Author(s): Girardot M, Cavaill J, Feil R
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Abstract More than a hundred protein-coding genes are controlled by genomic imprinting in humans. These atypical genes are organized in chromosomal domains, each of which is controlled by a differentially methylated "imprinting control region" (ICR). How ICRs mediate the parental allele-specific expression of close-by genes is now becoming understood. At several imprinted domains, this epigenetic mechanism involves the action of long non-coding RNAs. It is less well appreciated that imprinted gene domains also transcribe hundreds of microRNA and small nucleolar RNA genes and that these represent the densest clusters of small RNA genes in mammalian genomes. The evolutionary reasons for this remarkable enrichment of small regulatory RNAs at imprinted domains remain unclear. However, recent studies show that imprinted small RNAs modulate specific functions in development and metabolism and also are frequently perturbed in cancer. Here, we review our current understanding of imprinted small RNAs in the human genome and discuss how perturbation of their expression contributes to disease.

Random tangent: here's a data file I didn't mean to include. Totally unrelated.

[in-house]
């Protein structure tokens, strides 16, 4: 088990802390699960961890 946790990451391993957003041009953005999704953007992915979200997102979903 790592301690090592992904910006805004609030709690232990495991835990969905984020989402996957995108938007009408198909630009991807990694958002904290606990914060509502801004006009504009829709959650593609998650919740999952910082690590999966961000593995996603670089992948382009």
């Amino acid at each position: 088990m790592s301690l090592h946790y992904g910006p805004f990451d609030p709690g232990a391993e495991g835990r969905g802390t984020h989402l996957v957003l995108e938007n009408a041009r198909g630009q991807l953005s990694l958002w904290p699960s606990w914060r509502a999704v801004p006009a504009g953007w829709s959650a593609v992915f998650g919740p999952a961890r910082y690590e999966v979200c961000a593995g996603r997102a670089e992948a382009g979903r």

This article was published in Epigenetics
and referenced in Journal of Computer Science & Systems Biology